Inspiration

Operating systems are always complex and heavy-weighted, designed to handle demanding tasks on computing devices. However, as internet of things becomes more prevalent, interfaces and screens will be integrated into appliances, furniture, houses, and even our outfits. On the other end of the spectrum, the data storage and computing power will be more centralized, remotely accessed by millions of clients. WebOS is an operating system designed to operate inside more lightweight and portable devices to redistribute the computing power between clients and servers. With a browser kernel, any device will be able to access WebOS either as the primary operating system or as an application. Not only smart TVs, smart fridges, and digital billboards with internet access could login into your operating system on the cloud, you could also run it inside browsers on your smartphone and PCs as your online workplace.

What it does

try it out

WebOS is basically a lightweight and simplified operating system that runs inside browsers.

  • It has an user interface just like any operating system you have used. You could edit texts, manage files, upload/download resources, and develop applications inside different windows on your web page.
  • It has a file system where you can create, add, move, delete, and edit files and directories. You could also drag and drop files from your native system if you run it inside a browser. For files that cannot be handled with browser, it could work with Google Drive to upload, store and view documents of different types.
  • It enables you to develop online with code editors and run your code as embedded html apps inside iframe windows. You could "install" apps inside your system and share them with others.
  • It has native system applications such as clock/alarm, notes, settings and more to help you with your tasks.
  • It has a command line interface to help you navigate the file system without the user interface. It supports some simple linux commands (ls, cd, rm) with some variations.

How we built it

For the frontend, I used React to build the user interface and vanilla JavaScript for file system and system APIs. To enable communications between iframes and WebOS, I used postMessage API to handle system API calls from embedded applications. I also used third party libraries such as codemirror for the online code editor. To handle files with different extensions and formats, I used Google Drive API to upload files, get preview links, and delete files.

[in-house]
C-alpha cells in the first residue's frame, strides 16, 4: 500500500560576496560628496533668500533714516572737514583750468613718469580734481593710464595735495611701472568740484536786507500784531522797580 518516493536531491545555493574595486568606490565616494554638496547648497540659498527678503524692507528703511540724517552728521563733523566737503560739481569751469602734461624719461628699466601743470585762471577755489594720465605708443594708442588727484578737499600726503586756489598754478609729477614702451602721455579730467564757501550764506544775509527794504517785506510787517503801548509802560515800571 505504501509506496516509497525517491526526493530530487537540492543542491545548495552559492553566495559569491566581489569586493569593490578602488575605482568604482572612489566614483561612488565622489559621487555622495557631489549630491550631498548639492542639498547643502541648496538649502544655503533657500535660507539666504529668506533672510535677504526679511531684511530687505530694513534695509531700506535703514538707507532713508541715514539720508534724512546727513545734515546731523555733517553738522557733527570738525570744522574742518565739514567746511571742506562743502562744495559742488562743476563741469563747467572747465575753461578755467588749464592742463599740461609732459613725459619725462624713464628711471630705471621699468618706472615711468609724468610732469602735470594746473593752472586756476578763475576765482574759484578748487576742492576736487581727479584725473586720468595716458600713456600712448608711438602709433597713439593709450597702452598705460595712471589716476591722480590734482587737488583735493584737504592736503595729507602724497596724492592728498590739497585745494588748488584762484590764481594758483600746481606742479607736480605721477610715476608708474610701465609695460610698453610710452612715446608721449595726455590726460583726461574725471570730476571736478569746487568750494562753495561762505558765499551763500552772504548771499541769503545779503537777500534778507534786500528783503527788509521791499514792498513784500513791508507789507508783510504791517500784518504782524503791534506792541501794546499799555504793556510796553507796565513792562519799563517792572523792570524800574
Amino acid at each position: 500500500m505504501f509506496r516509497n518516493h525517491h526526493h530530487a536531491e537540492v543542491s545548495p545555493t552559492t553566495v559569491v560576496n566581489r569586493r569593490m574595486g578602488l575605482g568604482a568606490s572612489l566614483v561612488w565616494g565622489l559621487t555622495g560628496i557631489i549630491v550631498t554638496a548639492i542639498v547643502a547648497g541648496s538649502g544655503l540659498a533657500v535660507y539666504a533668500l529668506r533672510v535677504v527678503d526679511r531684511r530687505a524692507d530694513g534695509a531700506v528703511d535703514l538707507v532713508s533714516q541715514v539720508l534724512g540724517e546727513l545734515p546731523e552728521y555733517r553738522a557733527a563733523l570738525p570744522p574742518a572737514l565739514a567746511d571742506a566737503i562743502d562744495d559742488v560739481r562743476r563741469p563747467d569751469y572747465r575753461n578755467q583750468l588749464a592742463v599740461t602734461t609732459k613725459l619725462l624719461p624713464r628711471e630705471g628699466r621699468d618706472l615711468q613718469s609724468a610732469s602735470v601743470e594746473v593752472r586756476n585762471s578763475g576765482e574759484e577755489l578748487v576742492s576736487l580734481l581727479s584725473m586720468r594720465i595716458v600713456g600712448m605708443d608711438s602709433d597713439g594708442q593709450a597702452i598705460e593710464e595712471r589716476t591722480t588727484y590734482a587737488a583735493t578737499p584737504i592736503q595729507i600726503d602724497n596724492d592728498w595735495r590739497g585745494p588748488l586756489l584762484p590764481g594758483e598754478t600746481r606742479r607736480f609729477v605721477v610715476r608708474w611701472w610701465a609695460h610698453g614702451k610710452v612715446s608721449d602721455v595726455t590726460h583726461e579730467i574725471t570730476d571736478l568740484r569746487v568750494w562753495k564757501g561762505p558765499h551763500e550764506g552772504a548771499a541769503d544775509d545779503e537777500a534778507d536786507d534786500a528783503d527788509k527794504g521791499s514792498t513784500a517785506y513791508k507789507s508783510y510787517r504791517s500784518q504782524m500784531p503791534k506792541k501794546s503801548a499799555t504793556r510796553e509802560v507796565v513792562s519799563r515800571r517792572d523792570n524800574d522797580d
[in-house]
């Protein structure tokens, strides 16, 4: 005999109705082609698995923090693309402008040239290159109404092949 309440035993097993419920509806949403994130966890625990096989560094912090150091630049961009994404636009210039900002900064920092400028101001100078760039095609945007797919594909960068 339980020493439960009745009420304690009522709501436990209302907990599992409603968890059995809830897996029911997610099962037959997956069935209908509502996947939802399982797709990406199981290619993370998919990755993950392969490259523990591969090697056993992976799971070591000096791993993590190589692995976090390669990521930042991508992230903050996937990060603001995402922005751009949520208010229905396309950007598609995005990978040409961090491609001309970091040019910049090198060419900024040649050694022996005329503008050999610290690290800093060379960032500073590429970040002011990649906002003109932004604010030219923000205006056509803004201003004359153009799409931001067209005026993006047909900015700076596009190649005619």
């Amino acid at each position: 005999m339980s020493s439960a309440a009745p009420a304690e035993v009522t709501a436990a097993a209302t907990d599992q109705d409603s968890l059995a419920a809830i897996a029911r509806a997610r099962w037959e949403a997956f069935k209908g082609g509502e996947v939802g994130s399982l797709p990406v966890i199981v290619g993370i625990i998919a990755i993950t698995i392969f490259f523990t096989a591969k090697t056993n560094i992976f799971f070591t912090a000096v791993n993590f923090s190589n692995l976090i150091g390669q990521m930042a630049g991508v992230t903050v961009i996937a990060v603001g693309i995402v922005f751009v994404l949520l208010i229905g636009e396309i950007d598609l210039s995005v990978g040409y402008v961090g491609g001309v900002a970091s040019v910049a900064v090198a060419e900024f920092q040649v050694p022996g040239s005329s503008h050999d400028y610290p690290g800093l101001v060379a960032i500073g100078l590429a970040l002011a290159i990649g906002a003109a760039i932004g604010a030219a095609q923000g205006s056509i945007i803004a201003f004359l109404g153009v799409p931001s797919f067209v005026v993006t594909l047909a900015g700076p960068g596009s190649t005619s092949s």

For the backend, I used node.js with express for handling requests and mongoDB with mongoose for data storage. File systems are stored as byte strings in mongoDB along with user information, extra user data, and public applications in different collections. Cookies are used for persistent user connection and data integrity checks are executed at each data retrieval.

Challenges we ran into

The challenging part of this project is handling the operating system in the frontend. The biggest challenge is to design and realize the file system with a tree structure, and build a set of APIs to manage the file system. I create two JS classes and a set of plugin functions to separate it from React and the user interface. I was also stuck at how to manage updates to file system when the user changes it. I resolved it with an array of callback functions that need be executed when certain user behaviors are observed. Moreover, I encountered some issues with React regarding its updating mechanisms with 'key' property, which I found a workaround to make it work, but I am still locating its root causes. I was also stuck at the useCallback hook for its closure and data reference problems and ended up currying the whole function. For the cross iframes communications, I spent a lot time and ended up using postMessage API from the browser. There are numerous other challenges in handling the dragging, resizing, and recovering of windows. For the backend part, I spent a lot of efforts on the user authentication with cookies and its updating mechanism. I ran into the problem of storing file system and indexing its files, which I resolved with a hash table.

Accomplishments that we're proud of

I am proud of the user interfaces that I built such as code editors, file editors, clock, windows, command line interface and more. I am also proud of the operating system built with JavaScript in parallel with the user interface and empower it with a set of system APIs to trigger at user interactions.

What we learned

  • I've learnt many native functions of the browser that I have never encountered before in web development.
  • I've learned how to build a file system as a tree and how to parse command line in JavaScript.
  • I've learnt to use Google Drive APIs and use it inside the WebOS to extends its functions.
  • I've also learnt to use mongoDB and mongoose to store and retrieve data on the cloud.

What's next for WebOS

  • Support for multi-user interactions within one system
  • Support for more command line tools and functions
  • Develop native video/audio application
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